January 12, 2015

Zine: Witchy Women

We're feeling witchy.

Witchy Women: A Zine of Witchcraft and Feminism works to explore and reframe the narrative and portrayal of witches and witchcraft. It has an organic and authentic feeling; even though it is online it has a handmade aesthetic. The opening letter strongly defines the zines intentions while serving as a good introduction to the world of witches. It brought back feelings of nostalgia, of a personal childhood desire to be a witch. As the zine strongly emphasizes, the character of the witch is very appealing to many young girls (and boys). Witches were the strongest, smartest, and stylish characters in many shows and stories, despite that throughout history they have been demonized. The zine states that the term "witch" is attached with much stigma and used as a tool to other and delegitimize their practices and intelligence. Witchy Women recovers the power that the patriarchal structure has attempted to suppress. 

The zine contains both personal pieces and works of fiction. The personal narratives reinforce the handcrafted, tangible feel of the zine. The writers and curators voices and styles are very clear throughout, uniting the writing and artwork together smoothly and without hesitation.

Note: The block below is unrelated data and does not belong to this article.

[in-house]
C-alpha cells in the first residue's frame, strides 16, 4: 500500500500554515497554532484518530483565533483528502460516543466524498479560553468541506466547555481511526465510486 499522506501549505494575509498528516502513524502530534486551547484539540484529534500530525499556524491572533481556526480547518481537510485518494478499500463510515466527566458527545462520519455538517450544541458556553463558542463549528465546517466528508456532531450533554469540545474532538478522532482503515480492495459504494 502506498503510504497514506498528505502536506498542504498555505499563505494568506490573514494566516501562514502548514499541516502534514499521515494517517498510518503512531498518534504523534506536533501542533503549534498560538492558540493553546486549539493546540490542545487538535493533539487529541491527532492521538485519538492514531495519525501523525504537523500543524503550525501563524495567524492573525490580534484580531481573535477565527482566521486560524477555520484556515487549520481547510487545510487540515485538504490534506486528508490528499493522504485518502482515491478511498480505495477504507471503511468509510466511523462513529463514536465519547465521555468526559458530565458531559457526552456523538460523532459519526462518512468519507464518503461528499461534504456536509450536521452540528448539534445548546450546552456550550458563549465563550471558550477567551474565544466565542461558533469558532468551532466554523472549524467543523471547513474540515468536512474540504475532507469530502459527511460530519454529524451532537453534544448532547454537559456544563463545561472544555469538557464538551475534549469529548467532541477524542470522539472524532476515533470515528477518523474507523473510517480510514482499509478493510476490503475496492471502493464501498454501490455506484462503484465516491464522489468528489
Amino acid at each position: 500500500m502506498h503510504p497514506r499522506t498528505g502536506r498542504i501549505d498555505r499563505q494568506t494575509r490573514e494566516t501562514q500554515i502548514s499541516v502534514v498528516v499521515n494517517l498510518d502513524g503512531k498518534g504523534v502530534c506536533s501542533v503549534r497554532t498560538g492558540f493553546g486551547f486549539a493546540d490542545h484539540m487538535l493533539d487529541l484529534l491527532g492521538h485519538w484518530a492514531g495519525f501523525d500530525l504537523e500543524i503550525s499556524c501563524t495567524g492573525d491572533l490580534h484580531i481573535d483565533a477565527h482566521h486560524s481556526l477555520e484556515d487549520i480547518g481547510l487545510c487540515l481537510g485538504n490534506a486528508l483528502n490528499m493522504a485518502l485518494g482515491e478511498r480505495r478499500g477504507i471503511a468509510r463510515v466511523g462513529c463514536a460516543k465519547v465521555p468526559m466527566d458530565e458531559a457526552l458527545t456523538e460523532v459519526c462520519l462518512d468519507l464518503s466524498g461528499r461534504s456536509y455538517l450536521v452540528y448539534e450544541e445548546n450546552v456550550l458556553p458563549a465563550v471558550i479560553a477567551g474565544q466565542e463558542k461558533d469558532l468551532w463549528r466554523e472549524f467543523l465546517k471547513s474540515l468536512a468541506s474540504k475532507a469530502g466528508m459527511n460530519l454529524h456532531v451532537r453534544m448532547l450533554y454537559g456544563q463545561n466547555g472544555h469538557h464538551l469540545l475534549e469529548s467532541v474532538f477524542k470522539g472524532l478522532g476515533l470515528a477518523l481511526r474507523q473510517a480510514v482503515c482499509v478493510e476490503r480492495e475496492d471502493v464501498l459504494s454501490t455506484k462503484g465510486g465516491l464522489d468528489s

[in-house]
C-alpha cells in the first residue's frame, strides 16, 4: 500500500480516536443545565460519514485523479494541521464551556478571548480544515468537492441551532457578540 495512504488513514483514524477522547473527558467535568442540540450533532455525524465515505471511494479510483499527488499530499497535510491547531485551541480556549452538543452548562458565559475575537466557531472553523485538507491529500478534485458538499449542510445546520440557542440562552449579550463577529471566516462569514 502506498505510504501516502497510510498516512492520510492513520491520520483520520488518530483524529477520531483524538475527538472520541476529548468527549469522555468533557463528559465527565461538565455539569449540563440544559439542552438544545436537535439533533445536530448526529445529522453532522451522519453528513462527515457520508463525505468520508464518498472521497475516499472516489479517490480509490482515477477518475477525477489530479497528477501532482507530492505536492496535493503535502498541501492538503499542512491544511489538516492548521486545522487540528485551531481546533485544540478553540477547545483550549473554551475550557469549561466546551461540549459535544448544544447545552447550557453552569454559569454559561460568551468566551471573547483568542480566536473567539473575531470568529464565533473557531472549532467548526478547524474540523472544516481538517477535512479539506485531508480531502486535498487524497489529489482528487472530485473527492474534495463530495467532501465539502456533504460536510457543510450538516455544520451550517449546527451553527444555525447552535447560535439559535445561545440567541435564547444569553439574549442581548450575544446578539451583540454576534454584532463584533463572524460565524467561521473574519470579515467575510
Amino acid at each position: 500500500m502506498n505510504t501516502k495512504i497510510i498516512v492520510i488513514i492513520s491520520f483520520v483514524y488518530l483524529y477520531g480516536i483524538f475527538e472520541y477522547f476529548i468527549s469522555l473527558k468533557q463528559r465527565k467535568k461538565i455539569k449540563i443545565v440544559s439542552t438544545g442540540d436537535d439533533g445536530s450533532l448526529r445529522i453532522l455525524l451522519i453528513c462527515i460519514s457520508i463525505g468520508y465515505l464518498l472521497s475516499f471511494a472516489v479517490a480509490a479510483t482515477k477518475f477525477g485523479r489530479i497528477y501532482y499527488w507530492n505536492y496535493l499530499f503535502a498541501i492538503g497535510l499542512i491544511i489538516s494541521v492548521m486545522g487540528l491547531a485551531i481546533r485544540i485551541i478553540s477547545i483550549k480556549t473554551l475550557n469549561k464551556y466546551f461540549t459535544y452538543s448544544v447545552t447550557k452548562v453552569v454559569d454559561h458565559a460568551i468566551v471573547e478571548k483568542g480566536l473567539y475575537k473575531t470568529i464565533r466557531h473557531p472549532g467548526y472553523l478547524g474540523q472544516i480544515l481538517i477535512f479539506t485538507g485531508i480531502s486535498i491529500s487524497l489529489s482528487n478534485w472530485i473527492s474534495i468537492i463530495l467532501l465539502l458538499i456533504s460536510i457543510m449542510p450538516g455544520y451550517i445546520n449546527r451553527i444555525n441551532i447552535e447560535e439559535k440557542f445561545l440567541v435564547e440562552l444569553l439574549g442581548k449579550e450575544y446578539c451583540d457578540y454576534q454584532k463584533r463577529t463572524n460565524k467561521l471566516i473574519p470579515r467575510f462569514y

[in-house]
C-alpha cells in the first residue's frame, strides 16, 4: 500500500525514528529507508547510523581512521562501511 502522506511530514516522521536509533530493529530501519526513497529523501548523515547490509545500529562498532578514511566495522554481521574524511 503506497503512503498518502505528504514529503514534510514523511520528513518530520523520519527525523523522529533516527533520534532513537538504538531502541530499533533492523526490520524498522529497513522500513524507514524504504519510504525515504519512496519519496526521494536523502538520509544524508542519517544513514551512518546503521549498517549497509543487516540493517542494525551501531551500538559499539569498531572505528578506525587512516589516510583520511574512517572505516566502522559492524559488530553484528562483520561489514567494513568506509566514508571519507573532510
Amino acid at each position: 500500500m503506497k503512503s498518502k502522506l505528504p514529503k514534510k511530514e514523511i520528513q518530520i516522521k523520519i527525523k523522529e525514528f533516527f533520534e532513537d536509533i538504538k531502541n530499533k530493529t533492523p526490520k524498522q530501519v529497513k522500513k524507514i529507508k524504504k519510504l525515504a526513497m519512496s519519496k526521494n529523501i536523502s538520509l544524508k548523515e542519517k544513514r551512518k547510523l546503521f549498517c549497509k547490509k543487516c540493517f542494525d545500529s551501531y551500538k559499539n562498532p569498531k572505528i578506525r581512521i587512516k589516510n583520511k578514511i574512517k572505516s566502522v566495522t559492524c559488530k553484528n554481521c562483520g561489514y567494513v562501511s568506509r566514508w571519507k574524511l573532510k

There is also a comical maternity shake recipe in Witchy Women which is a reminder of the medicinal practice and knowledge of witches of the past and present. Midwifery is also discussed in a collage called “The Witch Doctor” which aptly emphasized the demonization of the knowledge of women. As shown in the zine, the wisdom held by women and derived from experience is often viewed as incomplete and ignorant in comparison to western male thought.

Toward the end I was struck by a piece on race dynamics and the popular television show Sleepy Hollow by Angela Woolsey. Through its examination of race and gender in tandem, pointing out tropes of the white damsels in distress and the fragility of this femininity, Witchy Women aided in my understanding of the belittlement of witches and female strength through another lens. The theme of reclaiming, understanding and proudly finding strength in feminine power while reframing images and histories of witches and witchcraft positively shined through.

Read the full issue here.

Judith Jones is a writer, blogger and angry intersectional feminist from the South. When she is not reading feminist theory, making zines or eating donuts she can be found on Twitter and Tumblr.